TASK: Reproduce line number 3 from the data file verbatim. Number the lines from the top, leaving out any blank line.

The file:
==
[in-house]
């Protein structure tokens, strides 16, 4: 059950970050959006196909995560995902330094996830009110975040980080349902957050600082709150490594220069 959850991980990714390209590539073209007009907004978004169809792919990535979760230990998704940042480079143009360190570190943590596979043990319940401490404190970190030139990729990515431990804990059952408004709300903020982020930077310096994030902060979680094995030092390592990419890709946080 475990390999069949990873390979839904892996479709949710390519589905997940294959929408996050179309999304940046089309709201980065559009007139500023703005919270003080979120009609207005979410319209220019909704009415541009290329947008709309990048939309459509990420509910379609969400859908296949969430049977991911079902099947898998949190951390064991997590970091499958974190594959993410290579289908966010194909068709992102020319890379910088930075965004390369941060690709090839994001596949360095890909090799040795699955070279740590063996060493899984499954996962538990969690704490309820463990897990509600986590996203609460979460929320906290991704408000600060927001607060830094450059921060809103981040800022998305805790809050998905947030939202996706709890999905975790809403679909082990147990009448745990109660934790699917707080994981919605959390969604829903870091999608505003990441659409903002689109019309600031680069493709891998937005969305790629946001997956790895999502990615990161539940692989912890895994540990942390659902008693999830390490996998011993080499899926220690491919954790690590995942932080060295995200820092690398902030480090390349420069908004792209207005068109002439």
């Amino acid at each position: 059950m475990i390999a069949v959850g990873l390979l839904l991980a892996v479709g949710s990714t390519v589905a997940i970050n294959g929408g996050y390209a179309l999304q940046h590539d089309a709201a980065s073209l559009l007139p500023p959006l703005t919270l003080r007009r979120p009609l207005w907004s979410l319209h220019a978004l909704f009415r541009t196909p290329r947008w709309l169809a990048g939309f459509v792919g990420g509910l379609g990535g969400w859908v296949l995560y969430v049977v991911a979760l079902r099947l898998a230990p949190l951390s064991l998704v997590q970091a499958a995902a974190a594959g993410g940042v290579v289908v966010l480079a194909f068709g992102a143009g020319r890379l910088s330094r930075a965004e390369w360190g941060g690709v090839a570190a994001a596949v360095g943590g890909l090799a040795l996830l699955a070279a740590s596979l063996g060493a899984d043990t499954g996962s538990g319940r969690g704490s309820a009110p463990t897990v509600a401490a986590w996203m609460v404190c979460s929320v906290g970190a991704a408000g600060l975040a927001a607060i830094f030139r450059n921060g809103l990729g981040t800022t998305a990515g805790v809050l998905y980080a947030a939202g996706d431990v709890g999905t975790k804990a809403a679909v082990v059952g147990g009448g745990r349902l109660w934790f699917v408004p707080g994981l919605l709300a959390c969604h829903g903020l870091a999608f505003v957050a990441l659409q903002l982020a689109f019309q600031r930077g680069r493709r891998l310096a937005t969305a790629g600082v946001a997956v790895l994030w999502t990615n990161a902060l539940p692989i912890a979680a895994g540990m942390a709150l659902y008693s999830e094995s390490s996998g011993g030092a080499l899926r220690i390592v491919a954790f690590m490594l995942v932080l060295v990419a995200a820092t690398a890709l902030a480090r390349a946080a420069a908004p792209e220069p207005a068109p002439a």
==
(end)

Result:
């Amino acid at each position: 059950m475990i390999a069949v959850g990873l390979l839904l991980a892996v479709g949710s990714t390519v589905a997940i970050n294959g929408g996050y390209a179309l999304q940046h590539d089309a709201a980065s073209l559009l007139p500023p959006l703005t919270l003080r007009r979120p009609l207005w907004s979410l319209h220019a978004l909704f009415r541009t196909p290329r947008w709309l169809a990048g939309f459509v792919g990420g509910l379609g990535g969400w859908v296949l995560y969430v049977v991911a979760l079902r099947l898998a230990p949190l951390s064991l998704v997590q970091a499958a995902a974190a594959g993410g940042v290579v289908v966010l480079a194909f068709g992102a143009g020319r890379l910088s330094r930075a965004e390369w360190g941060g690709v090839a570190a994001a596949v360095g943590g890909l090799a040795l996830l699955a070279a740590s596979l063996g060493a899984d043990t499954g996962s538990g319940r969690g704490s309820a009110p463990t897990v509600a401490a986590w996203m609460v404190c979460s929320v906290g970190a991704a408000g600060l975040a927001a607060i830094f030139r450059n921060g809103l990729g981040t800022t998305a990515g805790v809050l998905y980080a947030a939202g996706d431990v709890g999905t975790k804990a809403a679909v082990v059952g147990g009448g745990r349902l109660w934790f699917v408004p707080g994981l919605l709300a959390c969604h829903g903020l870091a999608f505003v957050a990441l659409q903002l982020a689109f019309q600031r930077g680069r493709r891998l310096a937005t969305a790629g600082v946001a997956v790895l994030w999502t990615n990161a902060l539940p692989i912890a979680a895994g540990m942390a709150l659902y008693s999830e094995s390490s996998g011993g030092a080499l899926r220690i390592v491919a954790f690590m490594l995942v932080l060295v990419a995200a820092t690398a890709l902030a480090r390349a946080a420069a908004p792209e220069p207005a068109p002439a």